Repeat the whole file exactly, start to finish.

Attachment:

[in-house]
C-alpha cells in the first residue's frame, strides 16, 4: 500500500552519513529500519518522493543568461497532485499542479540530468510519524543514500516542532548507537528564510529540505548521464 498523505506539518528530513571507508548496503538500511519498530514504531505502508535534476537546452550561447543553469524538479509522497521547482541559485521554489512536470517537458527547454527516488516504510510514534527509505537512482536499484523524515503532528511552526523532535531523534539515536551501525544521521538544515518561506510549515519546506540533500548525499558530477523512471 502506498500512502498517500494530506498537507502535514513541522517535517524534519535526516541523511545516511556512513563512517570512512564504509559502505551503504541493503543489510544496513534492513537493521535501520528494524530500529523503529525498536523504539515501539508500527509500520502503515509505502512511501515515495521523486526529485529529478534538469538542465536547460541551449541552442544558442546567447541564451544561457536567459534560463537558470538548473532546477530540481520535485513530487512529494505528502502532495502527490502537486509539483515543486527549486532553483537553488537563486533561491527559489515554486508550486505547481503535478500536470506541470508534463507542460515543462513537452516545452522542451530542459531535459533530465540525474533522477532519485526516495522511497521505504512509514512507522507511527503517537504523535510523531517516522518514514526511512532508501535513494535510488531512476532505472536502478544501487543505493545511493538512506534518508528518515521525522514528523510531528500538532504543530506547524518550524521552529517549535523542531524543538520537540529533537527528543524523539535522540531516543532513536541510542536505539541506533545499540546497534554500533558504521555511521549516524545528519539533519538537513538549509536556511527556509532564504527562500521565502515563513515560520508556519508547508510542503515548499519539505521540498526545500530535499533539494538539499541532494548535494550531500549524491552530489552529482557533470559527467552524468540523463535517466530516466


[in-house]
C-alpha cells in the first residue's frame, strides 16, 4: 500500500552519513529500519518522493543568461497532485499542479540530468510519524543514500516542532548507537528564510529540505548521464 498523505506539518528530513571507508548496503538500511519498530514504531505502508535534476537546452550561447543553469524538479509522497521547482541559485521554489512536470517537458527547454527516488516504510510514534527509505537512482536499484523524515503532528511552526523532535531523534539515536551501525544521521538544515518561506510549515519546506540533500548525499558530477523512471 502506498500512502498517500494530506498537507502535514513541522517535517524534519535526516541523511545516511556512513563512517570512512564504509559502505551503504541493503543489510544496513534492513537493521535501520528494524530500529523503529525498536523504539515501539508500527509500520502503515509505502512511501515515495521523486526529485529529478534538469538542465536547460541551449541552442544558442546567447541564451544561457536567459534560463537558470538548473532546477530540481520535485513530487512529494505528502502532495502527490502537486509539483515543486527549486532553483537553488537563486533561491527559489515554486508550486505547481503535478500536470506541470508534463507542460515543462513537452516545452522542451530542459531535459533530465540525474533522477532519485526516495522511497521505504512509514512507522507511527503517537504523535510523531517516522518514514526511512532508501535513494535510488531512476532505472536502478544501487543505493545511493538512506534518508528518515521525522514528523510531528500538532504543530506547524518550524521552529517549535523542531524543538520537540529533537527528543524523539535522540531516543532513536541510542536505539541506533545499540546497534554500533558504521555511521549516524545528519539533519538537513538549509536556511527556509532564504527562500521565502515563513515560520508556519508547508510542503515548499519539505521540498526545500530535499533539494538539499541532494548535494550531500549524491552530489552529482557533470559527467552524468540523463535517466530516466